Alpha-fetoprotein (AFP) screening is a blood test to measure the level of a protein called alpha-fetoprotein (AFP) in the motherâ€™s blood. The babyâ€™s body makes this protein and some of it passes from the baby into the motherâ€™s bloodstream. If a baby has certain problems, the level of AFP may be unusually high or low.
The test is usually done between the 15th and 18th weeks of pregnancy.
Why is it done?
Most often, this test shows that your baby is developing normally and probably does not have a serious birth defect.
When the results are not normal, the test can help you and your healthcare provider manage your pregnancy better. Sometimes treatments are needed during pregnancy to help babies with a problem. Your provider may plan your delivery in a center equipped to deal with expected problems or help to make other plans for treatment of your baby after birth.
How do I prepare for this test?
You may need to avoid taking certain medicines before the test because they might affect the test result. Make sure your healthcare provider knows about any medicines, herbs, or supplements that you are taking. Ask your provider before stopping any of your regular medicines.
Talk to your provider if you have any questions about the test.
How is the test done?
Having this test will take just a few minutes. A small amount of blood is taken from a vein in your arm with a needle. The blood is collected in tubes and sent to a lab.
Ask your healthcare provider when and how you will get the result of your test.
What does the test result mean?
A high level of AFP may mean that the baby has a higher chance of having certain birth defects. Examples of problems that can cause a high AFP are:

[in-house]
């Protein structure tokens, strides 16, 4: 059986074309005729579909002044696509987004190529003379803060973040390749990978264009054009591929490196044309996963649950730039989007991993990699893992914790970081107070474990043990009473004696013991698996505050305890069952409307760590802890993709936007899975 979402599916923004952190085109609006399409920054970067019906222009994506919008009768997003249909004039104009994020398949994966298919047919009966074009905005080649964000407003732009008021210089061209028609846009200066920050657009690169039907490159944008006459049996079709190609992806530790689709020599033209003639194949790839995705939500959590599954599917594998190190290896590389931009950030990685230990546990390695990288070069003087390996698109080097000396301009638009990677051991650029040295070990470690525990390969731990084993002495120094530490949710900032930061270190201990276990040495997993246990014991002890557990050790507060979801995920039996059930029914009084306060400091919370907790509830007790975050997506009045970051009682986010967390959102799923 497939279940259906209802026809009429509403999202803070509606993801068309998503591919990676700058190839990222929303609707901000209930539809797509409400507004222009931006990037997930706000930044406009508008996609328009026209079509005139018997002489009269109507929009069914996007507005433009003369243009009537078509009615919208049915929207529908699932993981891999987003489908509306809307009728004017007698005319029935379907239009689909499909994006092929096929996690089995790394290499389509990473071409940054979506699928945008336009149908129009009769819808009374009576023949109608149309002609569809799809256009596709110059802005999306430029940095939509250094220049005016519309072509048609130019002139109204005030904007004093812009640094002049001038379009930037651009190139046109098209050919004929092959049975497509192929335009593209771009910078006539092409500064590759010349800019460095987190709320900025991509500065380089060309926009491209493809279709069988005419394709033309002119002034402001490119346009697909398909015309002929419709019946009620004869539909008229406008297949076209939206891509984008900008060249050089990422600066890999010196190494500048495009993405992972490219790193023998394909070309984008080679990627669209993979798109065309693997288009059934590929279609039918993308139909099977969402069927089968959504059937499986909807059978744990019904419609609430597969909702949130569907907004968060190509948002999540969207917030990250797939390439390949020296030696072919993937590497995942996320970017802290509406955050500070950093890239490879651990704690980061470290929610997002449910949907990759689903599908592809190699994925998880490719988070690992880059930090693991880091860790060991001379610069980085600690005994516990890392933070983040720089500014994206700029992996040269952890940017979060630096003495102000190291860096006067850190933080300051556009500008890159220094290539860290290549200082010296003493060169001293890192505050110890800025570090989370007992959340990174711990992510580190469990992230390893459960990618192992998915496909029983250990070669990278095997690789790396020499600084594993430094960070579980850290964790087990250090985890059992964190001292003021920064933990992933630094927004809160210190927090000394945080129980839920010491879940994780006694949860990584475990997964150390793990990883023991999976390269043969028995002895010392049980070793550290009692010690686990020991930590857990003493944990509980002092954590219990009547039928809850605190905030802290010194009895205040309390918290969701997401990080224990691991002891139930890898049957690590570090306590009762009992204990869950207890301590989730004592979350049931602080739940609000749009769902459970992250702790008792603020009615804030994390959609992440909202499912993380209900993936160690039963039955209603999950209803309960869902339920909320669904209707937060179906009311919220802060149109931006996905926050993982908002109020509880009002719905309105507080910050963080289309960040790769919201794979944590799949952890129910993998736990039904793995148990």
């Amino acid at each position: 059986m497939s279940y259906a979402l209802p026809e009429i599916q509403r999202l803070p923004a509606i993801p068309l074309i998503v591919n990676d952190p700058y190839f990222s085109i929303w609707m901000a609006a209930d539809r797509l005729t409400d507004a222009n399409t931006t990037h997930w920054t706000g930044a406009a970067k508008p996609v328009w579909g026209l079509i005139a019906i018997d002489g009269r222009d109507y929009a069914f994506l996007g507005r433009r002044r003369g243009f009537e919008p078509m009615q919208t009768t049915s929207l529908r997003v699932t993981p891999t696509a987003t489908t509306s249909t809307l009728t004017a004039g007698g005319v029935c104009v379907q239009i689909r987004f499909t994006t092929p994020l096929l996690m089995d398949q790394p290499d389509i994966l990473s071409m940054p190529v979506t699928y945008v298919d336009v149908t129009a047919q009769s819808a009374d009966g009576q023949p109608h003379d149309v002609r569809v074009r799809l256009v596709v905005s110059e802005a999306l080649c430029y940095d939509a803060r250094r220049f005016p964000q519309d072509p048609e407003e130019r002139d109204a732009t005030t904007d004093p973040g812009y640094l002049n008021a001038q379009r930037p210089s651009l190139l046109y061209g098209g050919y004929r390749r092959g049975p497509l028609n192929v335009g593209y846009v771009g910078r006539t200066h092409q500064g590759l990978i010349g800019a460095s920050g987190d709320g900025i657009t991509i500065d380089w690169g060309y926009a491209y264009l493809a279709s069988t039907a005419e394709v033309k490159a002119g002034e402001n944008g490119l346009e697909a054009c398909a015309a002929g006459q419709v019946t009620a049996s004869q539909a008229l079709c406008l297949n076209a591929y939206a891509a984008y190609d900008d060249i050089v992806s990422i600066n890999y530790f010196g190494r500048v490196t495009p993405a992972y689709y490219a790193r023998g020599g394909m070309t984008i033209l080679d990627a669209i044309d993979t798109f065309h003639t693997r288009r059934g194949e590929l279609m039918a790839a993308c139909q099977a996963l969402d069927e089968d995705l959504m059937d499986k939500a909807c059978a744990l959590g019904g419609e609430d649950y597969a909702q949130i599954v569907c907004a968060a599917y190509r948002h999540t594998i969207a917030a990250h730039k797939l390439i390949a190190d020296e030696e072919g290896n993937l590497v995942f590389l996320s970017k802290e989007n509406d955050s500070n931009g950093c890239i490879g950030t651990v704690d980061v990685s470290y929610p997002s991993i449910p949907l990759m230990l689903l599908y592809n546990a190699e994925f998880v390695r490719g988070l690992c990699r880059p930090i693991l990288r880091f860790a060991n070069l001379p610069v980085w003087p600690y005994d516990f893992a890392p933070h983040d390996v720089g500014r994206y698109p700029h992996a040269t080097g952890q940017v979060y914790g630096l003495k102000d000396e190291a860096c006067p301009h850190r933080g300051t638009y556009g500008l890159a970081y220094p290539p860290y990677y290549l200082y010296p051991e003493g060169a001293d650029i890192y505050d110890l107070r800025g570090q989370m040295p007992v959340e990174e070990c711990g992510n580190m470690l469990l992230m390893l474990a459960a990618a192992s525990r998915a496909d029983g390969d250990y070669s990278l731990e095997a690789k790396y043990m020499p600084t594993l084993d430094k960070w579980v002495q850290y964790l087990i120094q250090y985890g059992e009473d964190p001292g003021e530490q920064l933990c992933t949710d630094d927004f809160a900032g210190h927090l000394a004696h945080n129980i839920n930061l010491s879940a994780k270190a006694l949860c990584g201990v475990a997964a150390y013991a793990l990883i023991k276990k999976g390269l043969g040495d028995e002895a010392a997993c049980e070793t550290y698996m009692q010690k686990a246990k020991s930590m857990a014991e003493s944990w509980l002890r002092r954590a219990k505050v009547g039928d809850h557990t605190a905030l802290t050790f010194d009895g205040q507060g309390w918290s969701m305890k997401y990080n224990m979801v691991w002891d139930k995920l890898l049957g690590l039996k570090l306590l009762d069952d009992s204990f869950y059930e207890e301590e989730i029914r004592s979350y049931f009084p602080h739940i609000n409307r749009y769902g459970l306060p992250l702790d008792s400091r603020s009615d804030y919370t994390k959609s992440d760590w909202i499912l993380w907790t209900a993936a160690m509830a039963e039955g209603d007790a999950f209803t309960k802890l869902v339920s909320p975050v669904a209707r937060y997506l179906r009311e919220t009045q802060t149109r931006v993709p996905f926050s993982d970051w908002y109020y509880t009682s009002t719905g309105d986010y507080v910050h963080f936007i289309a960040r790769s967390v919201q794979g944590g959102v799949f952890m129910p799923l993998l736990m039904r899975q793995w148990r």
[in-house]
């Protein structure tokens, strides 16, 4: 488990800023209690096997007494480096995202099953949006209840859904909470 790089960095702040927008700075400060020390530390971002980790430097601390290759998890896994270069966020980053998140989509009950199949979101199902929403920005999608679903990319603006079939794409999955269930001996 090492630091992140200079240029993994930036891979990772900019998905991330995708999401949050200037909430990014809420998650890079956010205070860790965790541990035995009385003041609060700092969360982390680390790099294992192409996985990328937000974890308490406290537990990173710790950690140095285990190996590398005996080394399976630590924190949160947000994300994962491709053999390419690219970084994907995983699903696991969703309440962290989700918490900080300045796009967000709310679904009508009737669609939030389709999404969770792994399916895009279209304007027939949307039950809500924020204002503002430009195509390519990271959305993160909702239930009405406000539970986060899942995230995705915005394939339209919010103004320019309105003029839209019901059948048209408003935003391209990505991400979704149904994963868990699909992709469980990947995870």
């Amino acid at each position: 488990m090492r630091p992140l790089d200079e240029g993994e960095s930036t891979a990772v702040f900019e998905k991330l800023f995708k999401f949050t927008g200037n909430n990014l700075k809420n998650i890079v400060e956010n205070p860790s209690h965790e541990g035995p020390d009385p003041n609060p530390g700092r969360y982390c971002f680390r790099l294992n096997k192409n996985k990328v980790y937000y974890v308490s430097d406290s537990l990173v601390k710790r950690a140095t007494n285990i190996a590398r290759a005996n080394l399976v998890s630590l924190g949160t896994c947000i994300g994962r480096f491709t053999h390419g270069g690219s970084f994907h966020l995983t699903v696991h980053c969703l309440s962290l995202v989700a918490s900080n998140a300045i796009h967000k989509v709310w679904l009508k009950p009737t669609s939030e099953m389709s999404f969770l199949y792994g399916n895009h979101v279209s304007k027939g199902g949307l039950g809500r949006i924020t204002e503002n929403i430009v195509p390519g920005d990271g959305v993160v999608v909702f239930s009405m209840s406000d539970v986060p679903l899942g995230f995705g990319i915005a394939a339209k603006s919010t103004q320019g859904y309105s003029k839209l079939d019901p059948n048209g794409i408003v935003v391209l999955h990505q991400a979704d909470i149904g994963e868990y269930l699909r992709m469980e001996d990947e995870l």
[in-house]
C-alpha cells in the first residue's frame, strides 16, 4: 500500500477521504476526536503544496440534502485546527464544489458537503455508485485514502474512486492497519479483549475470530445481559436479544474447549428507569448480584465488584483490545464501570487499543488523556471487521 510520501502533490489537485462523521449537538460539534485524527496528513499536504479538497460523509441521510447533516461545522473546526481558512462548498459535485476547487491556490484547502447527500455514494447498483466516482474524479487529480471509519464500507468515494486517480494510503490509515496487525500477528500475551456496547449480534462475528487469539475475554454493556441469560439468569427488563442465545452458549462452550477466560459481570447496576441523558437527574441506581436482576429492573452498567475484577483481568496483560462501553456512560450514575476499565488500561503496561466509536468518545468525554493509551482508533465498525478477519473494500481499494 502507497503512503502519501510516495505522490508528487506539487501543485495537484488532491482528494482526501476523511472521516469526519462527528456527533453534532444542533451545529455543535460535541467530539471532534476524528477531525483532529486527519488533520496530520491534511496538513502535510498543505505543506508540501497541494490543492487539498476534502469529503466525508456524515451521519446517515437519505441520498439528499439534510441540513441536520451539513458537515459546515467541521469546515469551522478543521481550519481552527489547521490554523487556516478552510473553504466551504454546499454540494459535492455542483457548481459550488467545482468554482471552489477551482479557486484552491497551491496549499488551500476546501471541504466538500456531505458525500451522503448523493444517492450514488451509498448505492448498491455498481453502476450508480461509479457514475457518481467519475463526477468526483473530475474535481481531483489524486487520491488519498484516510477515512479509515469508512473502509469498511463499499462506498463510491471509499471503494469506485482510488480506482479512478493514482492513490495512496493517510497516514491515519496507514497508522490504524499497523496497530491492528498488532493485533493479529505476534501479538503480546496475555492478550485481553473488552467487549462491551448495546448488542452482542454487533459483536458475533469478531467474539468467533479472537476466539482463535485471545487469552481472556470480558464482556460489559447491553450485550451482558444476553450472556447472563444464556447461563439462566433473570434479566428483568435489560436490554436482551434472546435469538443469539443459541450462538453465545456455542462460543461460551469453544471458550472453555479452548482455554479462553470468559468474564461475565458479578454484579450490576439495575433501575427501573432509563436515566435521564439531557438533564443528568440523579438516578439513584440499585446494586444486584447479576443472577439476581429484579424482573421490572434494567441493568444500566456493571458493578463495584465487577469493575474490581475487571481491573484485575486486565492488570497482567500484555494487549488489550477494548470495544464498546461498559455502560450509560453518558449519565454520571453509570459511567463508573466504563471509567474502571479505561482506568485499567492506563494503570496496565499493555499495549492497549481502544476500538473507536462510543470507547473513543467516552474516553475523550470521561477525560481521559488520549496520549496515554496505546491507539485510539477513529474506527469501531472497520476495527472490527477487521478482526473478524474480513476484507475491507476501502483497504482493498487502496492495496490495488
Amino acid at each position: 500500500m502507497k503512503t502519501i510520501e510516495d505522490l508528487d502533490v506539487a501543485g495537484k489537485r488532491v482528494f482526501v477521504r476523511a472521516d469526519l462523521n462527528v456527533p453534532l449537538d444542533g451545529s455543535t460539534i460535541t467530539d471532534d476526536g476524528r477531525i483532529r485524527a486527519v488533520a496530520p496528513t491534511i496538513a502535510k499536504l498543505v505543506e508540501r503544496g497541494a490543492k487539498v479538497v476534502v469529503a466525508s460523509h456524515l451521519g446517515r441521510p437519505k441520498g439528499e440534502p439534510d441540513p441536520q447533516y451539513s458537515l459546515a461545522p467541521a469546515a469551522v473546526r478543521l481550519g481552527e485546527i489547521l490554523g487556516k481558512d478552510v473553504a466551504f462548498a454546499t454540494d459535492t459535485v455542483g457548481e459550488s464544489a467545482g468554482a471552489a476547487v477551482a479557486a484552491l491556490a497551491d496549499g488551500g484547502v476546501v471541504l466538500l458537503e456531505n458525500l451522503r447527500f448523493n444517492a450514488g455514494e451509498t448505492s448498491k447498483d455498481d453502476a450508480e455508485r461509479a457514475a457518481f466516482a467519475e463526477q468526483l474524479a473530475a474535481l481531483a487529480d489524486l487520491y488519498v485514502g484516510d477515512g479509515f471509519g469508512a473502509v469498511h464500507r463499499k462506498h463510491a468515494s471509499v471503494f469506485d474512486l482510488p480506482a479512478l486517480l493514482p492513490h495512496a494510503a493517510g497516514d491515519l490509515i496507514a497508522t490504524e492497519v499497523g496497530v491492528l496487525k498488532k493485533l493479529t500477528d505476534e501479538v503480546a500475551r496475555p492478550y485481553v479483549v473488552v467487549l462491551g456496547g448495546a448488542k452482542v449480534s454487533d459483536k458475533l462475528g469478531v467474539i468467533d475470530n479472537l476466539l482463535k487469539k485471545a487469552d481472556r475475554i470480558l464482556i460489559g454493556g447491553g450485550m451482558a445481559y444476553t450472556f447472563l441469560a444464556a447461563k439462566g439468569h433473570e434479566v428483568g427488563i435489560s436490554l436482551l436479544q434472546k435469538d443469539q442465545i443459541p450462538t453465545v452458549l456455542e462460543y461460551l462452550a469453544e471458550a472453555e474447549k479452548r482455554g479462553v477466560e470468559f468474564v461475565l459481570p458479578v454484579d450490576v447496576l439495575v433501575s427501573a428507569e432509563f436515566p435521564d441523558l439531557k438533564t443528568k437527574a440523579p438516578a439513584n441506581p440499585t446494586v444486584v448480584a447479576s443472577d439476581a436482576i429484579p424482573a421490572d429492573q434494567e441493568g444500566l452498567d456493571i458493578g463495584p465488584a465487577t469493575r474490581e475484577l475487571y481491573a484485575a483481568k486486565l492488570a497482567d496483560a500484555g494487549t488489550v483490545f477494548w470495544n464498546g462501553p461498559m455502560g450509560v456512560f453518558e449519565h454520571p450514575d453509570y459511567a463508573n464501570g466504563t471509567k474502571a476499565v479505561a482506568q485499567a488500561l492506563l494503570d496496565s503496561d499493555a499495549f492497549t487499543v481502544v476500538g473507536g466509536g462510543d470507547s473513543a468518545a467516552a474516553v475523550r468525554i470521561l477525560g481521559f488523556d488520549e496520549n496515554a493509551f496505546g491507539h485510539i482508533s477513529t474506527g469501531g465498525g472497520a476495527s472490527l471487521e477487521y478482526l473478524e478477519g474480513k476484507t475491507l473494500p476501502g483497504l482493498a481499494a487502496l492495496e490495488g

Spina bifida (the spine has not closed normally)
Severe skin problems
All or part of the babyâ€™s brain is missing
Intestines that are outside the babyâ€™s belly
A defect in the babyâ€™s esophagus (food pipe)
A very high AFP can also mean a greater chance of other problems later in the pregnancy, such as:
Slower growth than normal and low birth weight
Too little fluid in the amniotic sac (the bag of fluid that surrounds the baby)
Very high blood pressure during pregnancy, called preeclampsia
A pulling away of the placenta from the inside wall of the uterus
Death of the baby
A very low level of AFP is sometimes seen with Down syndrome, but other tests are usually done for this genetic problem. Other possible causes of abnormal AFP levels are:
The presence of more than 1 baby
A baby who is smaller than normal
An overweight mother, especially if the mother is African American
A diabetic mother
The test is not always completely accurate. Sometimes a baby has a birth defect even though the AFP is normal, or a baby may be fine even though AFP levels are not normal. Also, an incorrect or uncertain due date can affect the accuracy of the result.
What if my test result is not normal?
Test results are only one part of a larger picture that takes into account your medical history and current health. Sometimes a test needs to be repeated to check the first result. Talk to your healthcare provider about your result and ask questions, such as:
If you need more tests
What kind of treatment you might need
What lifestyle, diet, or other changes you might need to make
Because the test is not always accurate, your healthcare provider will usually order other tests if the AFP levels are high or low. If the results of the AFP test and follow-up tests show that your baby does have a serious problem, your provider will talk to you about your choices of treatment.
Developed by RelayHealth.
Adult Advisor 2015.1 published by RelayHealth. Last modified: 2014-06-08 Last reviewed: 2014-09-17
This content is reviewed periodically and is subject to change as new health information becomes available. The information is intended to inform and educate and is not a replacement for medical evaluation, advice, diagnosis or treatment by a healthcare professional.
Alpha-Fetoprotein Screening: References
ACOG Practice Bulletin: Screening for Fetal Chromosome Analyses, Number 77, January 2007.
Cunningham, F., et al. Williams Obstetrics. 22nd ed. The Mcgraw Hill Companies, Inc. 2008. Accessed February 1, 2009 from http://www.accessmedicine.com.
Hochberg, L., et al, Prenatal screening and diagnosis of neural tube defects. Accessed on February 25, 2013 from http://www.UpToDate.com.
Lockwood, C. Guidelines for Perinatal Care. 7th ed. AAP and ACOG. October 2012.